Board of Health monitors Ebola protocols, threat

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By Tia Lynn Lecorchick managing editor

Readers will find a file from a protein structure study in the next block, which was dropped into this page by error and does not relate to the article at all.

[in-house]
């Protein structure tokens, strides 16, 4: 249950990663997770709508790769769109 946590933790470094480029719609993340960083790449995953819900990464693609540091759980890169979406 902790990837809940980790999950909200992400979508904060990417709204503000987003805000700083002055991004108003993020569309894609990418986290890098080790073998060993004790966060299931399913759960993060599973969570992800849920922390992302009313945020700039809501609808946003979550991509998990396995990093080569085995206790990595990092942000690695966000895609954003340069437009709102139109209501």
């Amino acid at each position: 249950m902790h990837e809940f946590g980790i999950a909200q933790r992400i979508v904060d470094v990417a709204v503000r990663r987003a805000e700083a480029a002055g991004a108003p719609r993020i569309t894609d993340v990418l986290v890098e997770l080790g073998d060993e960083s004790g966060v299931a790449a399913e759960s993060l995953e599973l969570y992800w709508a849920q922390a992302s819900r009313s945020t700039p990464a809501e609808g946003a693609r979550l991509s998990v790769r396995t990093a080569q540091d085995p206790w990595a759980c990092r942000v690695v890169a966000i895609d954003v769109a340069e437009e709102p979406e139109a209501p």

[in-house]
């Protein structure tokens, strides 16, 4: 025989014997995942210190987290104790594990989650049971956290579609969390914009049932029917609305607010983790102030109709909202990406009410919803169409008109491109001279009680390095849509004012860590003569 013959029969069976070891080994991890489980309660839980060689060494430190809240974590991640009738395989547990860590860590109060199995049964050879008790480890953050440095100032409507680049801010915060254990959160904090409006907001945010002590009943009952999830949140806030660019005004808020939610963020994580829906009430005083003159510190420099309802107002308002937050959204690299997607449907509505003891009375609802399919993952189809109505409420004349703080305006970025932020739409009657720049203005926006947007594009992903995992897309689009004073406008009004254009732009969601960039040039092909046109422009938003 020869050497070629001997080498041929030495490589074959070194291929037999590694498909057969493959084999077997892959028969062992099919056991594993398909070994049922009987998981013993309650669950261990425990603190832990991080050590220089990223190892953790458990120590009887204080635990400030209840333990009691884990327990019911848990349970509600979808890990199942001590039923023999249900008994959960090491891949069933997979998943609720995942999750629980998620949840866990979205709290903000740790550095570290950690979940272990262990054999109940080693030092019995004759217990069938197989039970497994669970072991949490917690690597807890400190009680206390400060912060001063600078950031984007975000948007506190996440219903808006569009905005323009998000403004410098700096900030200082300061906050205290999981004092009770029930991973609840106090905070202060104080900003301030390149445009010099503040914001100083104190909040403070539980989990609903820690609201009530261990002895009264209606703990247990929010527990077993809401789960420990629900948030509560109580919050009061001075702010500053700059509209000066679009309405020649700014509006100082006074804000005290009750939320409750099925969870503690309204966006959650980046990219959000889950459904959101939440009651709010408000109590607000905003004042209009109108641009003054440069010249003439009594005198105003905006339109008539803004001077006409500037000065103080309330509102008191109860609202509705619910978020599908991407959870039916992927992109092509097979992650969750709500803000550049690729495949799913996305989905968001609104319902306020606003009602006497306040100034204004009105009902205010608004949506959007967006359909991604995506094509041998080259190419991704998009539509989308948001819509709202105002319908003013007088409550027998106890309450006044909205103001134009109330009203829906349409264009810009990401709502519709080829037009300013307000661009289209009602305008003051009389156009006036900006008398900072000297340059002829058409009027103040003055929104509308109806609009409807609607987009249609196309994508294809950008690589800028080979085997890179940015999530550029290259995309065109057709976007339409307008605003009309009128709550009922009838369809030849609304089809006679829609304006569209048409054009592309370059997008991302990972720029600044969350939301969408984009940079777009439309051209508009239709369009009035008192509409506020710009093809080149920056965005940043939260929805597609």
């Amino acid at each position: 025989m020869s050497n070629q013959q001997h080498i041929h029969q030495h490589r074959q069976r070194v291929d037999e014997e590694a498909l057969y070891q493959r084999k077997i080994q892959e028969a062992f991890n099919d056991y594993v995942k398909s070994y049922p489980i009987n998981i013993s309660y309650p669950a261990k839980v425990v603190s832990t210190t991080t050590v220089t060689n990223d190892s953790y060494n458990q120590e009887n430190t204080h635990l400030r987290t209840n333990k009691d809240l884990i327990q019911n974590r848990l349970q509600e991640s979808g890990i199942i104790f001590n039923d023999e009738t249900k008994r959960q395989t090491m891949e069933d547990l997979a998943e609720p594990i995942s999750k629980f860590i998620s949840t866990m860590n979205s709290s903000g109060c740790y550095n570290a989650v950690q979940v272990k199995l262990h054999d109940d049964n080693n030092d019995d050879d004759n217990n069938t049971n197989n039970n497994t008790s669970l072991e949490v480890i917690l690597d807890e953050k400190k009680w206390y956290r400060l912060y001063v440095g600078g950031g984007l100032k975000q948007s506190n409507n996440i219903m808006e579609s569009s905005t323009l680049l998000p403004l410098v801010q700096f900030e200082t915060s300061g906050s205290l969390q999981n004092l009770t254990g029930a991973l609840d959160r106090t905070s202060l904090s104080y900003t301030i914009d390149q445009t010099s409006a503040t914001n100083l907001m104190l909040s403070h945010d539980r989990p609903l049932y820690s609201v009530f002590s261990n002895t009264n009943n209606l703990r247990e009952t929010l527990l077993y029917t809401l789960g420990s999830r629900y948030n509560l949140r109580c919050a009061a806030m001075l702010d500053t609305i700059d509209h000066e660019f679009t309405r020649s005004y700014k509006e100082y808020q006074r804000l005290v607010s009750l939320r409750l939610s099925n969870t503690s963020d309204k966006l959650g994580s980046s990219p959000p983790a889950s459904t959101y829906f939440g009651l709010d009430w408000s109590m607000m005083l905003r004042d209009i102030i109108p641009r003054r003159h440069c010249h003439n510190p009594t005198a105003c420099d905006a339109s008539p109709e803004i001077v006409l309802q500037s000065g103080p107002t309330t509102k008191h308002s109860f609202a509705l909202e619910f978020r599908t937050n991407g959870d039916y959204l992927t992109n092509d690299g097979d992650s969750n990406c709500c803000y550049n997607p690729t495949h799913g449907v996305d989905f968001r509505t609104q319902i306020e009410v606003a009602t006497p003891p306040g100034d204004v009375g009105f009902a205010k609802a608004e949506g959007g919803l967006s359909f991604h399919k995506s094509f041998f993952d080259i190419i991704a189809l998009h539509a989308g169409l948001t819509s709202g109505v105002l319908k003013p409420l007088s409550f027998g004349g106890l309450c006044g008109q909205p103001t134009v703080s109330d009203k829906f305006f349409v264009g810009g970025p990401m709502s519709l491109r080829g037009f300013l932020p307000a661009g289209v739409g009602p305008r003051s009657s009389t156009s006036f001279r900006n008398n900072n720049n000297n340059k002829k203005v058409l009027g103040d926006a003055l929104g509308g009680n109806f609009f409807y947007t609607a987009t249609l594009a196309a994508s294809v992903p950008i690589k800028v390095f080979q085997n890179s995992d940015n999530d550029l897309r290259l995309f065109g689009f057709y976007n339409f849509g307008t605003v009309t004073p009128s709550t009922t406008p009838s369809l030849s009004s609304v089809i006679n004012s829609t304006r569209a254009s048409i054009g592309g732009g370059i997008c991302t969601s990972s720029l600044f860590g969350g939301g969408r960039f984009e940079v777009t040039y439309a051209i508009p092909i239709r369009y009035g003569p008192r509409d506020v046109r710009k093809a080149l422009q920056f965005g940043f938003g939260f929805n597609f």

The Morgan County Board of Health (BOH) was briefed on the latest developments in the Ebola epidemic spreading across West Africa, the implications of Ebola for the United States, and precautionary protocols healthcare facilities are adopting in the unlikely event that an Ebola case should arise. Dr. Claude Burnett, director of the Northeast Health District, reported to the BOH that while Ebola is alarmingly spreading throughout three countries in West Africa, there is no threat to United States. “It’s very hard to catch,” said Burnett, who pointed out that there have only been nine cases of Ebola in the United States, with only one victim of the disease dying from it. None of the nine cases have resulted in a secondary transmission. There have been no cases of Ebola reported in Georgia. “The biggest challenge to the world is that the epidemic there in Africa stops,” said Burnett “We need more healthcare providers and education to help stop the spread. We all need to worry about Ebola internationally, but in this country, we do not need to worry about it.” Burnett also informed the BOH that there are currently at least seven vaccines being developed and tested for Ebola. Leah Ainslie, nurse practitioner, reported to the board that Morgan Memorial Hospital has designated and isolated a room for quarantine should a case of Ebola come about in Morgan County. “We have all the latest information and written procedures to follow should we ever see a case,” assured Ainslie. One of the first protocols is to determine if a patient has been to one of the three West African countries with the Ebola outbreak or has been in close contact with someone who has travelled there. If the answer is yes, and that patient is exhibiting symptoms, such as a fever, they will be quarantined and treated from there. “As everything is evolving, we are getting the most up-to-date information,” said Ainslie. Minnie Peek, BOH member, asked about the protocol for students who show up at school with a fever. Burnett reminded her that it is very unlikely that children with a fever would have Ebola, unless they, or someone close to them, have recently visited West Africa. “First you think of horses, not zebras, when you hear hooves,” said Burnett. “It is much more likely that a child would have the flu than Ebola.” Mayor Fred Perriman asked if Burnett believes the media has stirred the public up into a panic over Ebola when in actuality, there is a very low-risk of contracting Ebola here in the United States. Burnett said most of the media he has watched has been on par with delivering the solid facts, but thinks the public hysteria is the result of being unfamiliar with Ebola in general. “It’s ok when you hear about something you are used to dying of,” joked Burnett. “But people get much more nervous about something new, something they are not familiar with. People worry more.”

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